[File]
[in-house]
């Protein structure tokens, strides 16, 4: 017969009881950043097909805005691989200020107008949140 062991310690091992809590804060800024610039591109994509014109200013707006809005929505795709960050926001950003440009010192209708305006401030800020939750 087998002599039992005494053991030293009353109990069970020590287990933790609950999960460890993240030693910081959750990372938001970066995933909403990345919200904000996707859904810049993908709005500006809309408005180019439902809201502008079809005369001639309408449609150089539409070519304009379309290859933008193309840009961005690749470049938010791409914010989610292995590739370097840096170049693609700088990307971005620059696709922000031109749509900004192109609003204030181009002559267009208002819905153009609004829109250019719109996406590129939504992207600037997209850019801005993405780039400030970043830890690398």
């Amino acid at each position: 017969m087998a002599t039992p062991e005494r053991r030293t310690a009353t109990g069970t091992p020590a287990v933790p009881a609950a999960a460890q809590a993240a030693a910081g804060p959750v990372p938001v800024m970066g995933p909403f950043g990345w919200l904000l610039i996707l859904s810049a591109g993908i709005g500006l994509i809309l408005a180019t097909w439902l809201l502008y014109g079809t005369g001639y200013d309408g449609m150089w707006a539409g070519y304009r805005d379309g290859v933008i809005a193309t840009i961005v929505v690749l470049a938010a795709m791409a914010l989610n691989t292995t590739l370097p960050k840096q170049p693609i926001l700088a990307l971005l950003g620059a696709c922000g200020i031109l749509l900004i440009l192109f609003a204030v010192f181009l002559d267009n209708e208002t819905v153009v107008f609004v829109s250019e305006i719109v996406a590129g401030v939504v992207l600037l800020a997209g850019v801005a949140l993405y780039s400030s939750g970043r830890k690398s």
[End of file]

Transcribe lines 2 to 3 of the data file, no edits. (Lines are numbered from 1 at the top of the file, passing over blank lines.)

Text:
């Protein structure tokens, strides 16, 4: 017969009881950043097909805005691989200020107008949140 062991310690091992809590804060800024610039591109994509014109200013707006809005929505795709960050926001950003440009010192209708305006401030800020939750 087998002599039992005494053991030293009353109990069970020590287990933790609950999960460890993240030693910081959750990372938001970066995933909403990345919200904000996707859904810049993908709005500006809309408005180019439902809201502008079809005369001639309408449609150089539409070519304009379309290859933008193309840009961005690749470049938010791409914010989610292995590739370097840096170049693609700088990307971005620059696709922000031109749509900004192109609003204030181009002559267009208002819905153009609004829109250019719109996406590129939504992207600037997209850019801005993405780039400030970043830890690398």
């Amino acid at each position: 017969m087998a002599t039992p062991e005494r053991r030293t310690a009353t109990g069970t091992p020590a287990v933790p009881a609950a999960a460890q809590a993240a030693a910081g804060p959750v990372p938001v800024m970066g995933p909403f950043g990345w919200l904000l610039i996707l859904s810049a591109g993908i709005g500006l994509i809309l408005a180019t097909w439902l809201l502008y014109g079809t005369g001639y200013d309408g449609m150089w707006a539409g070519y304009r805005d379309g290859v933008i809005a193309t840009i961005v929505v690749l470049a938010a795709m791409a914010l989610n691989t292995t590739l370097p960050k840096q170049p693609i926001l700088a990307l971005l950003g620059a696709c922000g200020i031109l749509l900004i440009l192109f609003a204030v010192f181009l002559d267009n209708e208002t819905v153009v107008f609004v829109s250019e305006i719109v996406a590129g401030v939504v992207l600037l800020a997209g850019v801005a949140l993405y780039s400030s939750g970043r830890k690398s």